The 2019 harvest started in ideal dry conditions with winter barley growers reporting bumper crops coming off with good quality, some were even seeing yields well into double digits.
But as combines moved into oilseed rape the mood changed, with the effects of the previous summer’s drought and flea beetle damage being realised, albeit not as badly as many feared.
A turn in the weather with a wet August saw growers unable to get combines in the field, bale straw or establish their winter crops, leading to widespread frustration.
However, despite concerns at the time, wheat and spring barley crops have largely performed well, although the quality of some milling and malting varieties did suffer.
“It has been one of those harvests where there have been some good yields, but farmers were kyboshed by the weather,” says David Leaper, agronomist at Agrii.
With high temperatures and rainfall, some crops went down and sprouted, so loss of quality was expected. “However, no specific varieties came grossly unstuck.”
Though 2019 has not been an extreme year for disease, Mr Leaper did notice an increased response to fungicides.
“This has been significantly greater than in previous years. There has been a huge difference regionally, as the further west you go, the bigger the response.”
Even though growers are opting for good disease resistance, they still need to ensure sensible levels of fungicides are applied and avoid missing out on even higher yields, he says.
So what’s the inside story of each crop and what can growers learn from harvest 2019?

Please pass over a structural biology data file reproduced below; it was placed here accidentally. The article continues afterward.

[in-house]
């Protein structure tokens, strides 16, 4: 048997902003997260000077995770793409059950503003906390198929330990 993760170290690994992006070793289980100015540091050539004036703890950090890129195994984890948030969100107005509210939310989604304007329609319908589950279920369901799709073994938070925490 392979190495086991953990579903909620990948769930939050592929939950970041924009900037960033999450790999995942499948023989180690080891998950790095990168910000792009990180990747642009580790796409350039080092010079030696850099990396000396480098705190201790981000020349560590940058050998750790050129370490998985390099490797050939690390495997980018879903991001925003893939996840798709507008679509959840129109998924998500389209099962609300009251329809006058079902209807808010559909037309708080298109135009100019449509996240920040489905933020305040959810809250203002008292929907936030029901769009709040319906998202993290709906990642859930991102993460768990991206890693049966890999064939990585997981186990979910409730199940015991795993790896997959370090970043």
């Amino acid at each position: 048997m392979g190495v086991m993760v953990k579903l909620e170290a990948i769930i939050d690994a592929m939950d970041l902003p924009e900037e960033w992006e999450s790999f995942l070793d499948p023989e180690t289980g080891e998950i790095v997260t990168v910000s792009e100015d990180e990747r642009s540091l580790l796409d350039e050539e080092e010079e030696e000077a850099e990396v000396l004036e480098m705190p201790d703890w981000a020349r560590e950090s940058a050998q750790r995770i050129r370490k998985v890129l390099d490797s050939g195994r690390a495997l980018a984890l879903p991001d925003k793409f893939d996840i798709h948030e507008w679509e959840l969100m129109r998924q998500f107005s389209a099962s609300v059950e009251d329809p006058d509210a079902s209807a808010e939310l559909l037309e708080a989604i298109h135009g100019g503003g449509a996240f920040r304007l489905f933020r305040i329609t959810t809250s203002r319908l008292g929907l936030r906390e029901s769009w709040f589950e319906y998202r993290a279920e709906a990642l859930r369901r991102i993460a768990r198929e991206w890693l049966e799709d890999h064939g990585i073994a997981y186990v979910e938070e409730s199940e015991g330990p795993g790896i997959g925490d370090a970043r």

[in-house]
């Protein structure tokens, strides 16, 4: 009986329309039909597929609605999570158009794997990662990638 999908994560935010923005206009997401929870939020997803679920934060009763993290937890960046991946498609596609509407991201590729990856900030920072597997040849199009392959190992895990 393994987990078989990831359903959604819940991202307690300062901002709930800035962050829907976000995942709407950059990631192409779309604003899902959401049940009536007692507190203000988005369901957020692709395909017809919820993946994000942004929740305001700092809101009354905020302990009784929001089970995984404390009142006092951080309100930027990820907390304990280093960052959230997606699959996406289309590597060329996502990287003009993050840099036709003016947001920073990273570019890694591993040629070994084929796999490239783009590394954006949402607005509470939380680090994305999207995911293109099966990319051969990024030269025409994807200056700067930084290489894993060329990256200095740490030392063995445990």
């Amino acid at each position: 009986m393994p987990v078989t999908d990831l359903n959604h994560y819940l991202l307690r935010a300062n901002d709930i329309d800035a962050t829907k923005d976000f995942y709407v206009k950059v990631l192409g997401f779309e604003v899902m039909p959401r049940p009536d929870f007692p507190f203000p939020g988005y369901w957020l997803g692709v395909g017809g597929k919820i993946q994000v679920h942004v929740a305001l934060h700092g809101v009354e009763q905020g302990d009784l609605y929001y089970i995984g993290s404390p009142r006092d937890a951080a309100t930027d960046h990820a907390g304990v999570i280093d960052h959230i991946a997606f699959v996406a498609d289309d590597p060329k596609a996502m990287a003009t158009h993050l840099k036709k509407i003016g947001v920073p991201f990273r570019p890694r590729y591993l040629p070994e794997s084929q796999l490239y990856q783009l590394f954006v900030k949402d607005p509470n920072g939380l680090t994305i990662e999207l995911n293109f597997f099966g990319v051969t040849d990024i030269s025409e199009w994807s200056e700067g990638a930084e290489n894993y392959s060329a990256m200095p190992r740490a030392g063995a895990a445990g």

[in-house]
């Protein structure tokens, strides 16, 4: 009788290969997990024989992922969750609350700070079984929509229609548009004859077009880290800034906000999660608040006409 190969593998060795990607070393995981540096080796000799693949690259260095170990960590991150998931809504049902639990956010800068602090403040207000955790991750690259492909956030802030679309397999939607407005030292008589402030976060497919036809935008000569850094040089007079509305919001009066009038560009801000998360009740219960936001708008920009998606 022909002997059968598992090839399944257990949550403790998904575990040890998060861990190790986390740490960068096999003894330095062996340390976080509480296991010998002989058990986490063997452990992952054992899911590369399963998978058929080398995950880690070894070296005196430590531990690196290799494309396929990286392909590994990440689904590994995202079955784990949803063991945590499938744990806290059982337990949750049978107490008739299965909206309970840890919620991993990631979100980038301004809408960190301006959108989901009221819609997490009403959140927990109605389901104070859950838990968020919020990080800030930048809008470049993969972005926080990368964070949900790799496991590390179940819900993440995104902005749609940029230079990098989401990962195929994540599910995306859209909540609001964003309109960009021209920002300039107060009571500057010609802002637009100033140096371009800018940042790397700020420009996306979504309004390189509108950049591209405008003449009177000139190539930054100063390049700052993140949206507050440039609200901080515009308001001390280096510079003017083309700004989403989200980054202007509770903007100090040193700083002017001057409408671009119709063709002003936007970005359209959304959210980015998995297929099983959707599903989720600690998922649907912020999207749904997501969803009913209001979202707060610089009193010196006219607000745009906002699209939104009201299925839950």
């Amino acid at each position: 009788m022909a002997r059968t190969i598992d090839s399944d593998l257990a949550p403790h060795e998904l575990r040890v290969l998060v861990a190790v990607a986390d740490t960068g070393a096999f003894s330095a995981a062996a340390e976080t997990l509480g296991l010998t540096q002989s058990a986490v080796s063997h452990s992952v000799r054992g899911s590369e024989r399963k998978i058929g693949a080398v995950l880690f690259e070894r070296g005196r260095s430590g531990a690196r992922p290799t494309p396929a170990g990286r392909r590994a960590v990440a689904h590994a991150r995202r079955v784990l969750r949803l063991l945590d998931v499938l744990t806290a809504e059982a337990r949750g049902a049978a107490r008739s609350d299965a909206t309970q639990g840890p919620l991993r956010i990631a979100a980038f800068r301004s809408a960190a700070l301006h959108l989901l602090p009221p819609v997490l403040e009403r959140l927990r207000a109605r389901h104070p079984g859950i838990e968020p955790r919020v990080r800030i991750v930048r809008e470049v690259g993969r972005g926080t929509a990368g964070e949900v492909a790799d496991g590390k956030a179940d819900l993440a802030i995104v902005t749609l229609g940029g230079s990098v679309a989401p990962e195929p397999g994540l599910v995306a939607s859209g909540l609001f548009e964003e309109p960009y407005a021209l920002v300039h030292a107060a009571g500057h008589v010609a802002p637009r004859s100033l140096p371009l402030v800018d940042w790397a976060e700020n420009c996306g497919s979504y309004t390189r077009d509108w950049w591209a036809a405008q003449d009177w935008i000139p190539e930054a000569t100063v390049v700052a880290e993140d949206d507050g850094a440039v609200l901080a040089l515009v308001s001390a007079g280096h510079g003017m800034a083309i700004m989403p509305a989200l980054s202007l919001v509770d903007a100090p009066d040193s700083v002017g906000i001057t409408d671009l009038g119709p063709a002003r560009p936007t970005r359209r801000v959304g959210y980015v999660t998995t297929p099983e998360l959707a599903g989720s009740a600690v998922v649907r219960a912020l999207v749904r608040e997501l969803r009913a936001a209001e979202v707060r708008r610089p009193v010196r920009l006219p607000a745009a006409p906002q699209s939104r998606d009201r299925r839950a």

Oilseed rape has been on a downward trend because of flea beetle and the figures for the 2019 harvest suggests the English crop has fallen below 500,000ha for the first time in 15 years.
Owen Cligg, trading manager at United Oilseeds, predicts a much lower production of 1.7-1.8m tonnes this year, down on 1.95m tonnes in 2018.
Though the oilseed rape harvest was largely unaffected by adverse weather, pest damage was the real yield robber this year, according to the Adas and AHDB harvest report.
After the drought of last summer, less than ideal planting conditions saw crops struggle to establish well, making them susceptible to cabbage stem flea beetle damage, resulting in a number of losses.
“The flea beetle area has expanded and though pressure levels varied, because of the drought, crops were very small and were attacked easily,” says Mr Cligg.
Simon Kightley, oilseed specialist at Niab Tag, points out that 13% of the oilseed rape crop was lost to flea beetle damage and the drought.
Even those who hadn’t battled flea beetle in the autumn didn’t necessarily get away from the pest, with many unexpectedly finding their plants under attack from larvae in the early part of the year.
“The mild winter led to prolonged egg laying and larval feeding, which dragged performance down,” says Mr Kightley.
“Apparently good crops were infested with larvae, often resulting in poor spring growth, unusual branching and late flowering, which then led to pollen beetle attack and poor seed set.”
Some farmers who were determined to take damaged crops to harvest saw further issues from pigeons, with many crops reportedly being patchy and inconsistent within fields.
According to the Adas and AHDB harvest report, GB yields are estimated at 3.2-3.5t/ha, just shy of the five-year average of 3.5t/ha. However, some of the most damaged fields were reported as yielding as little as 1t/ha.
Few crops required drying, however some harvested in early August were too dry, with oil contents suffering. On average oil contents were 43%, with a range of 40-47%.
“Oils have generally been lower than previously,” adds Mr Cligg. “Though it’s difficult to tell, I would say an average of 1-1.5% points lower than last year.”